Words by Etan Ilfeld

Contemporary Art is constantly evolving and incorporating new artistic practices. It is only a matter of time before a novel technology is appropriated by an artist and utilized as a expressive medium. As a result, Contemporary Art is in a perpetual state of flux. ‘Contemporary history’ refers to the period in history that has occurred during the lifetime of most living adults (approximately forty years). Meanwhile, ‘Art’ is a fluid and polemic term. Some theorists assert that it is completely context dependent and that anything is art, if claimed as such. Marcel Duchamp’s readymades precipitated 20th-century conceptual art and exemplify the context-dependency of an art object.

Duchamp’s Fountain | Duchamp submitted a standard Bedfordshire urinal that he purchased in 1917 to an art exhibition that had proclaimed it would display all art entries. However, the item was rejected by the exhibition’s committee. Duchamp’s series of readymades consisted of mass-manufactured products, which he would slightly modify—often by rotating and signing the object.


In the 21st-century, digital information itself—which is often harnessed and processed by a virtual agent such as a computer—has become an abundant resource for artists to tap into and re-present as a new type of readymade, a ‘digital readymade.’ Digital information can be reformatted and manipulated via software, and easily duplicated and transferred at the speed of light. A plethora of data sets ranging from weather forecasts to stock prices are accessible via internet application programming interfaces. While 20th-century readymades represented a minimum amount of interactions between the artist and the art object, the 21st-century ‘digital readymades’ enable the artist to be further removed from the production/curation of an art object. Just as waterfalls can emerge out of the combination of water flows and topography, digital ecosystems can produce aesthetic patterns out of digital data.

Data is all around us, and can be curated to produce functional or aesthetic objects. Jeremy Wood is an innovative artist who always carries a GPS-tracking device, which archives all of this movements; Wood utilizes his historic GPS-data to produce stunning cartographies, which he refers to as GPS-drawings. Meanwhile, Aaron Koblin has created a series of visual works that are computationally produced via software systems such as the Processing programming language, which was specifically designed for the visual arts community to interact with digital data.


Aaron Koblin, Flight Patterns, 2008 | Aaron Koblin’s Flight Patterns is a series of works that were created by plotting FAA flight data across North America along a single day such that altitude and aircrafts types affected the patterns and colors of the images.


Jeremy Wood, My Ghost, GPS drawing, 2000–2009 | Conscious of the fact that his movements may result in cartographic object, Wood often walks along quirky paths in order to spell out a Moby Dick quote or draw a giant pentagram.


Lev Manovich has pointed out that new-media objects such as jpegs and quicktime files are readymades in the sense that they can be re-appropriated and compiled via software tools. However, the application of digital computation on Big data sets such as the human genome, may result in previously unfathomable patterns that are free of human culture and bias (e.g. experimental data from the Large Hadron Collider).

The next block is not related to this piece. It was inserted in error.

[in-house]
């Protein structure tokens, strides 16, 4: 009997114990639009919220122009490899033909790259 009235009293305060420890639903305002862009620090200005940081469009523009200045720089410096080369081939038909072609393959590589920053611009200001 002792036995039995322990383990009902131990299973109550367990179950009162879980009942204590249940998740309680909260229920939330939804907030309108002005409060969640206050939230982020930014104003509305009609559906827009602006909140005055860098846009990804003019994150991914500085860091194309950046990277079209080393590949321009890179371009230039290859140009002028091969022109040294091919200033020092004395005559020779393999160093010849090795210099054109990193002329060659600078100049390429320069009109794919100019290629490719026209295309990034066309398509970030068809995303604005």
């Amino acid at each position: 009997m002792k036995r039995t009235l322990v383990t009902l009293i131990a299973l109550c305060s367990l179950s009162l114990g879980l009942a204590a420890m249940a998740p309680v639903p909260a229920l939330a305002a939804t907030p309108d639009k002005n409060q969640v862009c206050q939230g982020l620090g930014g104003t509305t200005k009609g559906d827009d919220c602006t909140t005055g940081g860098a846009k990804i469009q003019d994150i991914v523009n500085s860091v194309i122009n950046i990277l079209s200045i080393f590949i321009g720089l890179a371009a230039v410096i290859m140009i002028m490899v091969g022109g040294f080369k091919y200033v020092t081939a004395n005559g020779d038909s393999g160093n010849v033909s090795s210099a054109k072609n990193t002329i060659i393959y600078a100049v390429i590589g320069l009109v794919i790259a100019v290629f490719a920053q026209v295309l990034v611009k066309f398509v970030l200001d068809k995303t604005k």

Artists routinely sample digital information, and re-contextualize it into an art object. Perhaps, info-graphics can be considered to be the prototypes for digital readymades. Both information graphics and digital ready-mades can communicate large amounts of information in a concise visual manner.


David McCandless, Colours and Culture, 2009 | Colours and Culture maps the emotional perception of colours in various cultures.]


Instead of the artist being the sole-inventor of an artwork, a digital readymade can sample both raw data and metadata and communicate patterns from an assortment of collective intelligences—such that virtual and physical ecosystems (e.g. metropolises) are often intertwined. Alexandra Ginsberg’s Yesterday’s Today is an art installation of an air conditioning system that ensures that today’s temperature in the gallery will always match the weather previously forecast for that day.


Alexandra Daisy Ginsberg, Yesterday’s Today, Supertask series, 2011


Akin to Yesterday’s Today dynamic sampling of environmental information, Natalie Jeremijenko’s Fish Interface is another art object that is constantly in flux. Artist-engineer Jeremijenko is fascinated with the idea of creating interspecies communication platforms; Fish Interface consists of motion-sensitive buoys connected to LED lights on New York’s Hudson River, which convey the presence and movements of fish along the river.


Natalie Jeremijenko, Fish Interface


Data streams can be sampled from a diverse set of domains, and provide an ever-emerging resource for the production of digital readymades, which can manifest in either virtual or physical forms. The Pirate Bay have recently added a ‘physible’ category, which anyone can upload or download digital files for a 3D printer to generate a physical object. One can only wonder what Duchamp would have thought of the physible. Whereas Duchamp’s urinal alluded to the underground sewage networks, which connected every household in Paris, the digital networks of the 21st century present an even more global rhizome with radical potentials that have yet to be explored.


Marcel Duchamp, Fountain, 1917.
˝2011 Artists Rights Society [ARS], New York/ADAGP, Paris/Succession Marcel Duchamp. Photo: Alfred Stieglitz, ˝ 2011. Georgia O’Keeffe Museum /Artists Rights Society [ARS], New York.